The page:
Within the process of determining intrinsic value, there are three common valuation models that are considered. Differing weight is applied to each model, depending on the valuation expert and the business being looked at. All of these models have subjective qualities of their own.

  • The income/excess earnings approach compares the business owning spouse’s income to the average income of someone in their peer group. If the income is greater than that of their peer group, those “excess earnings” are appropriated to the value of the business itself. This method is based on projecting the future stream of “excess earnings” of the business owning spouse.
  • The asset valuation approach uses the assets of the business as a key determinant of its value. Unless there are tangible assets (e.g., trucks, equipment), there is often not much to value with this approach.
  • The market value (aka fair market value) approach looks at the selling price of similar businesses to determine the intrinsic value. Sometimes discounts are applied to account for such factors as lack of marketability and lack of control. how much longer will they own the business, the level of compensation they will continue to earn, when they plan on retiring/exiting the business among many others.

To establish an intrinsic value of a business, a business valuation expert is required. These can be Certified Valuation Analysts (CVA) or, in some cases, Certified Public Accountants (CPAs) who specialize in valuing businesses.

Q: How does “goodwill” fit into the value of a business?

          In the context of business valuations for a divorce, “goodwill” is a huge and confusing topic – another “monkey wrench” in an already complex arena. In a nutshell, goodwill is an intangible asset of a company, that adds value to that business. Goodwill is often used by businesses to attract clients and customers, utilizing personal or professional factors to increase their revenue. In a Virginia divorce, the law further divides goodwill into “personal goodwill” and “professional goodwill.” Personal goodwill not divisible; professional goodwill is divisible. For more information on the impact of goodwill in a Virginia divorce, see my article on this topic “What is Business Goodwill in a Virginia Divorce?” (blog to be published one week following publication of this blog).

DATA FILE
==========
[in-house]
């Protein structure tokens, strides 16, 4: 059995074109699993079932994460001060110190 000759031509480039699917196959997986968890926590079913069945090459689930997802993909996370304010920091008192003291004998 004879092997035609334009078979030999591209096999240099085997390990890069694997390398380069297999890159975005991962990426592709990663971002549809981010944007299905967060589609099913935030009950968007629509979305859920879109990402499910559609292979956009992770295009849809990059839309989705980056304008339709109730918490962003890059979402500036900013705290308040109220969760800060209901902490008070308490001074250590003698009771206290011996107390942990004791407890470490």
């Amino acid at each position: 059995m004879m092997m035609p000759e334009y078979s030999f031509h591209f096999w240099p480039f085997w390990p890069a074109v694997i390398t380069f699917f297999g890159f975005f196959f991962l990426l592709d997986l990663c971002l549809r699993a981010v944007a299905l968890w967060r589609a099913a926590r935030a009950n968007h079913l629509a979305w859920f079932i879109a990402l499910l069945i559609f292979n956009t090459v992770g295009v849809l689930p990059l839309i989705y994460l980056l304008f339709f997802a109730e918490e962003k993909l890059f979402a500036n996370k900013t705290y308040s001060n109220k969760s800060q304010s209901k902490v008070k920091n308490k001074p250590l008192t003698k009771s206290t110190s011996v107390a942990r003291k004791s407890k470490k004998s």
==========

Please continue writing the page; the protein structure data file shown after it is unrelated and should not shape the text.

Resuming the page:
Q: Do we have to hire an expert to value a family-owned business?

         No. Though not usually recommended, some divorcing couples come up with their own value for a family-owned business based on one of a myriad of business valuation formulas that are available. These fairly simple calculations require a variety of specific bottom-line numbers to be plugged into the formula. If the couple is savvy in finance and/or understands the comparison of their business valuation method to a professional valuation, they may choose this route and save themselves thousands of dollars in expert fees.

Q: How do mediators handle business valuations?

         In mediation, divorcing parties have a choice as to whether or not each of them wants to formally value a business. They need to understand the concept of valuation as it relates to divisible marital property; but parties have a right approach the valuation of a spouse’s business as they see fit. There are three primary ways of dealing with this issue in mediation:

  1. Choose one agreed valuation expert (not two) and, as if often the case, also agree on the particular valuation method to be used (couples in mediation are not required to use the Virginia court preferred “intrinsic valuation” model);
  2. Choose an agreed business valuation formula (see Q&A immediately above) and share the necessary financial documents to plug into the formula (e.g., P&Ls, Balance Sheet, I&Es, etc). Some couples have an independent CPA review the financial documents for “holes” prior to completing their computations. Some divorcing couples also have their CPA weigh-in on the choice of formulaic valuation and have that CPA actually do the calculations for them.
  3. Treat the business as a “job” (i.e., no valuation is done). This is fairly common in micro-businesses where the owner is the business and, in addition, where his or her income will also be the basis for spousal support.

Valuation of a business in divorce can easily become a complex and confusing process. Utilizing a divorce mediator, rather than going through court, helps to simplify the process. Instead of subjective decisions handed out by a judge, parties themselves can discuss the value of the business, and consult with an expert who works towards agreed compromises. A divorce mediator will sit down with both parties and discuss differences until a solution is found. If you are searching for an experienced divorce mediator who can assist with these problems, contact Robin Graine of Graine Mediation at 571-220-1998, or by email at [email protected].

By Steven Seril, Mediation, Marketing & Research Assistant
Robin Graine, JD, CDFA